El Salvador gang leaders confirmed that they have agreed amongst themselves to reduce violence, setting the stage for a new political war over the dynamics of El Salvador's homicide rate. 

In a joint statement, the leaders of El Salvador's largest gangs -- including the MS13 and Barrio 18 -- said they had forged a truce on January 17. As a result, they said, El Salvador's murder rate dropped from an average of 14 homicides a day to less than five a day over the following week, and included the first homicide-free day of the year (something that was also confirmed by police).

Gang leaders said they voluntarily committed to this agreement, despite what they called "unfavorable conditions," in order to show the government that "it cannot continue ignoring that 'Maras' and street gangs can be an important part of the solution." They also said the gangs would begin a "serious peace process" if the state and civil society were ready to engage as well.

InSight Crime Analysis

While gang leaders have claimed credit for a very short-term drop in violence, the government has stuck to its guns, reiterating that it "does not and will not negotiate" with gangs. Both the gangs and authorities have their own interests at stake, and in the coming weeks, both will likely present two very different interpretations of what is happening in El Salvador. This complex scenario of competing interests will make it extremely difficult to determine the gangs' actual impact on violence -- and who should bear more responsibility for committing that violence.

SEE ALSO: El Salvador's Gang Truce: Positives and Negatives

For its part, the government will likely downplay or attribute any short-term drops in homicides to their own initiatives, and may also hold up new violence as evidence of a broken truce. In one recent example, police attributed the murder of five road workers to gang rivalries. Meanwhile, in their latest statement, gang leaders blamed death squads for a large portion of El Salvador's violence and claimed that these groups operate with support from public and private entities. 

SEE ALSO: El Salvador News and Profiles

As InSight Crime has pointed out previously, the announcement of this new truce looks particularly timely given El Salvador's upcoming elections in March. The annoucement of this truce appears intended to boost the gangs' political clout, and thus aid them in securing concessions -- such as halting the transfer of gang leaders to maximum security prisons. Gangs may also be feeling cornered by a government whose head of police recently told the country's cops that they should use their weapons on criminals "with complete confidence."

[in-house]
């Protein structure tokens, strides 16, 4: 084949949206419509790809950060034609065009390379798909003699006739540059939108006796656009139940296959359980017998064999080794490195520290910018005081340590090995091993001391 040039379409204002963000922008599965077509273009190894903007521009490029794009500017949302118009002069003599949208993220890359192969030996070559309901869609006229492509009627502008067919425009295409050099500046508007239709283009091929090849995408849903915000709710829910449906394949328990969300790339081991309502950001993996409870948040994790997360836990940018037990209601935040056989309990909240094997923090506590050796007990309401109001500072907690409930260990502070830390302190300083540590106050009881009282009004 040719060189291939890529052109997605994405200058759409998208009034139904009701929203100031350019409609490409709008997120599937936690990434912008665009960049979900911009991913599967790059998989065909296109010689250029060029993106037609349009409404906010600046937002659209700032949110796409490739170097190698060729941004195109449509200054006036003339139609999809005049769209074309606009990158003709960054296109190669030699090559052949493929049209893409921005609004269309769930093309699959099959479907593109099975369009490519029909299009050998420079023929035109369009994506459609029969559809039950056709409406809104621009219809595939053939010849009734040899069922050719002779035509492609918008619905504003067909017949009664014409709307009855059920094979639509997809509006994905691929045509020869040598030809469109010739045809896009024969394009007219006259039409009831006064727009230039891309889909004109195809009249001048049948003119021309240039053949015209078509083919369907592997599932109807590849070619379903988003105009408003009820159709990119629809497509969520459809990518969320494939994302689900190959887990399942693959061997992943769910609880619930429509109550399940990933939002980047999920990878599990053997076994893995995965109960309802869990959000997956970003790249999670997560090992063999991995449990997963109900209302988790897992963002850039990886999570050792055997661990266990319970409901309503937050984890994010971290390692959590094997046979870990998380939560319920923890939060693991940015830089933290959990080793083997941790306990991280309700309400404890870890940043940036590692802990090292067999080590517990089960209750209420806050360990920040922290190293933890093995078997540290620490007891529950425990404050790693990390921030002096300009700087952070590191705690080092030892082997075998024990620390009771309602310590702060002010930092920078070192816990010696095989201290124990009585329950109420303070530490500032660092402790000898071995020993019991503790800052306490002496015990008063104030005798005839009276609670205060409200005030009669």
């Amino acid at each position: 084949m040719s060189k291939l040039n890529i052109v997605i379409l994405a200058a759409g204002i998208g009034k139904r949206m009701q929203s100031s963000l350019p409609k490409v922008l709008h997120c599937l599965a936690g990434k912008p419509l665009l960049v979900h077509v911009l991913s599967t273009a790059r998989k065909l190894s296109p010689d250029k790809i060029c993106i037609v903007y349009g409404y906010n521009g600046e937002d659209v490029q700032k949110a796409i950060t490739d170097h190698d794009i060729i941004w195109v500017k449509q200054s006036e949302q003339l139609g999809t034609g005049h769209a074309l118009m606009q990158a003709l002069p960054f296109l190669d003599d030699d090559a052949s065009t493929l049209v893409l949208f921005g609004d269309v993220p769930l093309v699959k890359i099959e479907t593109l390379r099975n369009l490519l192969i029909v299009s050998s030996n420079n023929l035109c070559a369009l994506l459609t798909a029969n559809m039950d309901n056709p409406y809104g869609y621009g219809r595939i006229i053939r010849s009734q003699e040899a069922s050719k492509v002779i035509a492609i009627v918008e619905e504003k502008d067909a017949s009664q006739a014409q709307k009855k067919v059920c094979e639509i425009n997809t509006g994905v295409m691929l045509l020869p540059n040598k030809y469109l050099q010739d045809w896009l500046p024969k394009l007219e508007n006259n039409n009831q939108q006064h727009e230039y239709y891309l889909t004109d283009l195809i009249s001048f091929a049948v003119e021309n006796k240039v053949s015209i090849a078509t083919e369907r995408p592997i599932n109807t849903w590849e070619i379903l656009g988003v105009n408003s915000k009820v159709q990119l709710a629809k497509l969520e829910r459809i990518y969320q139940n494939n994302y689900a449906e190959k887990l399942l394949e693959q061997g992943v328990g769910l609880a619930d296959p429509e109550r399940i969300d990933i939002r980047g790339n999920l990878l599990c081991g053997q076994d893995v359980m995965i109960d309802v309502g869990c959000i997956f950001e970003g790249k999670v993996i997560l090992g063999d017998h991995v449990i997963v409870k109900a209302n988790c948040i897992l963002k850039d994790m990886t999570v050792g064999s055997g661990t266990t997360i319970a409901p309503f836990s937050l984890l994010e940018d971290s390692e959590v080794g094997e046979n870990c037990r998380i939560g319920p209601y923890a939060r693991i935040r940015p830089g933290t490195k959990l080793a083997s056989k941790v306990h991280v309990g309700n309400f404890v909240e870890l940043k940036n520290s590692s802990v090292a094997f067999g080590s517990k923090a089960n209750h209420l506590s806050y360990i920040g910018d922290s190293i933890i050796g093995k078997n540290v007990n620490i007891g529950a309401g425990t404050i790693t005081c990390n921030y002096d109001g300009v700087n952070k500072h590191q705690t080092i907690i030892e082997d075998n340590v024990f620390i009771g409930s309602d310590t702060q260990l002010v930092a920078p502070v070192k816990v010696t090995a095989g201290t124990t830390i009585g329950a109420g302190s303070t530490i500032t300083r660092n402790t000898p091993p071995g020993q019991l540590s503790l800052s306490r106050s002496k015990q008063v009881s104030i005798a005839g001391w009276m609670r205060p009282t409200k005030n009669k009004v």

Investigations

  • 1
  • 2
  • 3
  • 4
  • 5
  • 6
  • 7
  • 8
  • 9
Prev Next

Nariño, Colombia: Ground Zero of the Cocaine Trade

Nariño, Colombia: Ground Zero of the Cocaine Trade

The department of Nariño in southwest Colombia is the main coca-producing area in the country and in the world. It is a place scarred by poverty and years of armed conflict between guerrillas, the state and paramilitary groups. Perhaps nowhere else in the country are the challenges...

InSide Colombia's BACRIM: Power

InSide Colombia's BACRIM: Power

  The Bajo Cauca Franchise BACRIM-Land Armed Power Dynamics The BACRIM in places like the region of Bajo Cauca are a typical manifestation of Colombia's underworld today: a semi-autonomous local cell that is part of a powerful national network.

InSide Colombia's BACRIM: Murder

InSide Colombia's BACRIM: Murder

  Life of a Sicario Anatomy of a Hit   The BACRIM's control over territories such as the north Colombian region of Bajo Cauca comes at the point of a gun, and death is a constant price of their power.

Trafficking Firearms in Honduras

Trafficking Firearms in Honduras

The weapons trade within Honduras is difficult to monitor. This is largely because the military, the country's sole importer, and the Armory, the sole salesmen of weapons, do not release information to the public. The lack of transparency extends to private security companies, which do not have...

Homicides in Guatemala: Introduction, Methodology, and Major Findings

Homicides in Guatemala: Introduction, Methodology, and Major Findings

When violence surged in early 2015 in Guatemala, then-President Otto Pérez Molina knew how to handle the situation: Blame the street gangs. 

Trafficking Firearms Into Honduras

Trafficking Firearms Into Honduras

Honduras does not produce weapons,[1] but weapons are trafficked into the country in numerous ways. These vary depending on weapon availability in neighboring countries, demand in Honduras, government controls and other factors. They do not appear to obey a single strategic logic, other than that of evading...

InSide Colombia's BACRIM: Money

InSide Colombia's BACRIM: Money

  Drugs Extortion Criminal Cash Flows Millions of dollars in dirty money circulate constantly around Bajo Cauca, flowing upwards and outwards from a broad range of criminal activities. The BACRIM are the chief regulators and beneficiaries of this shadow economy.

Counting Firearms in Honduras

Counting Firearms in Honduras

Estimates vary widely as to how many legal and illegal weapons are circulating in Honduras. There are many reasons for this. The government does not have a centralized database that tracks arms seizures, purchases, sales and other matters concerning arms possession, availability and merchandising. The laws surrounding...

Closing the Gaps on Firearms Trafficking in Honduras

Closing the Gaps on Firearms Trafficking in Honduras

As set out in this report, the legal structure around Honduras' arms trade is deeply flawed. The legislation is inconsistent and unclear as to the roles of different institutions, while the regulatory system is insufficiently funded, anachronistic and administered by officials who are overworked or susceptible to...